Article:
This is the fourth in a series of posts drawn from the authors'recent work
Never Built New York, published courtesy of Metropolis Books.
A February 1925 article in the New York Times outlined Hood’s plan for 50- to 60-story towers of apartments on either side of a broad roadway, housing an estimated 50,000 people over a suspension bridge spanning 10,000 feet. Shops, theaters, and esplanades would provide lovely diversions on the bridges, while elevators could bring residents down to the water for boating, swimming, and more aquatic fun.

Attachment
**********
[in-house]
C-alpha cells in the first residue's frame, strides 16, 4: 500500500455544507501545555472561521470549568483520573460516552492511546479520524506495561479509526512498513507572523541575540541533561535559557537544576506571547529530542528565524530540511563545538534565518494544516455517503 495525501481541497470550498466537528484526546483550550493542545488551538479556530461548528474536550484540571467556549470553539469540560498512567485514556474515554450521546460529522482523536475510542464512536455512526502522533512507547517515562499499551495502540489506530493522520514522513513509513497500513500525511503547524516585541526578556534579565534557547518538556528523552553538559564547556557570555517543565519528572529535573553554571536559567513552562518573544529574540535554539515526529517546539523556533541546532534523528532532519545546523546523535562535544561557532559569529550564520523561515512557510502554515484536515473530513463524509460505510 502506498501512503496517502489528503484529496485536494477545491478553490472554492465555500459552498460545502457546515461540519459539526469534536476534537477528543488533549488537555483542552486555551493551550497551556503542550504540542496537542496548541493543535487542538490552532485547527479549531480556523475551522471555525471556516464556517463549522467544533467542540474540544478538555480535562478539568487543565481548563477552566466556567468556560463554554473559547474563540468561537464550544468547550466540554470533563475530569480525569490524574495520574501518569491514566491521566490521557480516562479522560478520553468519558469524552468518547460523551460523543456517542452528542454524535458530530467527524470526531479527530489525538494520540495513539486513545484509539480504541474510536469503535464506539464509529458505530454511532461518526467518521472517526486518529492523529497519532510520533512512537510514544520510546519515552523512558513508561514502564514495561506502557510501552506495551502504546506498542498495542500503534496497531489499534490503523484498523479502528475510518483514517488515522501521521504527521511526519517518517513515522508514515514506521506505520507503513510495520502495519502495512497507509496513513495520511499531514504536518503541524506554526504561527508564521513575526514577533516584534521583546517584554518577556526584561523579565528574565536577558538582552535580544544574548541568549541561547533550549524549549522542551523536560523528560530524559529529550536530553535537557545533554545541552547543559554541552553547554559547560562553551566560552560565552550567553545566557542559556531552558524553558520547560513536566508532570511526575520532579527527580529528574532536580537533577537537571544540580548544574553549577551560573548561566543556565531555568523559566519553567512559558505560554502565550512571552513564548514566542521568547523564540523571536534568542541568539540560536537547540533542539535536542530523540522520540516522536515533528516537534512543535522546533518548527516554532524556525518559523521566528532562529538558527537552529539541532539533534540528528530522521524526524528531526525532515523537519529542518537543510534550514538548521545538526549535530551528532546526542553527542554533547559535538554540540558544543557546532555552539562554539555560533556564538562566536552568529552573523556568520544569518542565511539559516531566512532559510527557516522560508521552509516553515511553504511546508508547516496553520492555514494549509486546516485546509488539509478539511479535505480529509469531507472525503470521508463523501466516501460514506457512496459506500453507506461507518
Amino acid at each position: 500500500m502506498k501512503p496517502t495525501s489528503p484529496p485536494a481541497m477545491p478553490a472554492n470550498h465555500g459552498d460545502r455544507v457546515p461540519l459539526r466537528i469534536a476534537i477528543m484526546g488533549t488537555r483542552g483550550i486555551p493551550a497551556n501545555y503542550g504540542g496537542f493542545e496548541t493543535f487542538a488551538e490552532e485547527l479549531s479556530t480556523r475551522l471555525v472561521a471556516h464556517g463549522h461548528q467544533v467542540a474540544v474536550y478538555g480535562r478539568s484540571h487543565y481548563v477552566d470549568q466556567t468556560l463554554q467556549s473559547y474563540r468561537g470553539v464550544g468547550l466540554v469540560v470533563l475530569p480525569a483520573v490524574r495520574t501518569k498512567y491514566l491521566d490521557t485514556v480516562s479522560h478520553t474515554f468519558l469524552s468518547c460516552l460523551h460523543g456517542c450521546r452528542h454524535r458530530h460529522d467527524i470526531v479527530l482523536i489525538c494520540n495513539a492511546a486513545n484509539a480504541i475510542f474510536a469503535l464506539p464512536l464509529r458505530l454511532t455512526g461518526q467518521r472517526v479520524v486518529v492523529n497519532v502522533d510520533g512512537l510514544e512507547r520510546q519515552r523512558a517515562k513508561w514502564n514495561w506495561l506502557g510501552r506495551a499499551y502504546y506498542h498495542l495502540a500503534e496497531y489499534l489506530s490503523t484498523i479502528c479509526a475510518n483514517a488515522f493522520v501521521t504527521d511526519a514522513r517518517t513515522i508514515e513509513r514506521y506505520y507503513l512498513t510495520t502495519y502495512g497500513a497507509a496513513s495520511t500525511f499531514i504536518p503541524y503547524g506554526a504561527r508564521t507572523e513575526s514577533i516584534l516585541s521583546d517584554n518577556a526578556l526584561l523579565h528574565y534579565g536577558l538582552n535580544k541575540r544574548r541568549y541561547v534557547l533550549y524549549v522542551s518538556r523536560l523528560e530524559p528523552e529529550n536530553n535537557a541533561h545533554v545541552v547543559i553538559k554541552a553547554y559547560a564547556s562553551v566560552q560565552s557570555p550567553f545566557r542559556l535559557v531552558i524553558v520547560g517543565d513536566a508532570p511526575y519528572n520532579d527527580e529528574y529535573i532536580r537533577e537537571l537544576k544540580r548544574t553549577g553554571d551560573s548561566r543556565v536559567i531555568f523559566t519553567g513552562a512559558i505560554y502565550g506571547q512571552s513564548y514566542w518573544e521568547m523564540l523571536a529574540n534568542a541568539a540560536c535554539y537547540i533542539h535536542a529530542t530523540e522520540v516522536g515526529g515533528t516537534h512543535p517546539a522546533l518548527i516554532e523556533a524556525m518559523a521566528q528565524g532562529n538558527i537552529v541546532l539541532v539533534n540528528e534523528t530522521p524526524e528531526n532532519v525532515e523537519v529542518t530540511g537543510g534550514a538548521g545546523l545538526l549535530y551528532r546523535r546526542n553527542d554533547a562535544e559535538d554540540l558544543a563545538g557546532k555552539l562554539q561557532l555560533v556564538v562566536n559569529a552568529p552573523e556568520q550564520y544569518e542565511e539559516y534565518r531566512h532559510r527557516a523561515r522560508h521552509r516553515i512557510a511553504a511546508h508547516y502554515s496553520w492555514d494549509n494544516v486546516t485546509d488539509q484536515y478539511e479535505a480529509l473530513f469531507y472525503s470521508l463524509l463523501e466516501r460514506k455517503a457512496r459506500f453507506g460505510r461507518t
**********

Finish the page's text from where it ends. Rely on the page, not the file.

Sam Lubell is a Staff Writer at Wired and a Contributing Editor at the Architect’s Newspaper. He has written seven books about architecture, published widely, and curated Never Built Los Angeles and Shelter: Rethinking How We Live in Los Angeles at the A+D Architecture and Design Museum. Greg Goldin was the architecture critic at Los Angeles Magazine from 1999 to 2011, and co-curator, and co-author, of Never Built Los Angeles. His writing has appeared in The Los Angeles Times, Architectural Record, The Architect’s Newspaper, and Zocalo, among many others.
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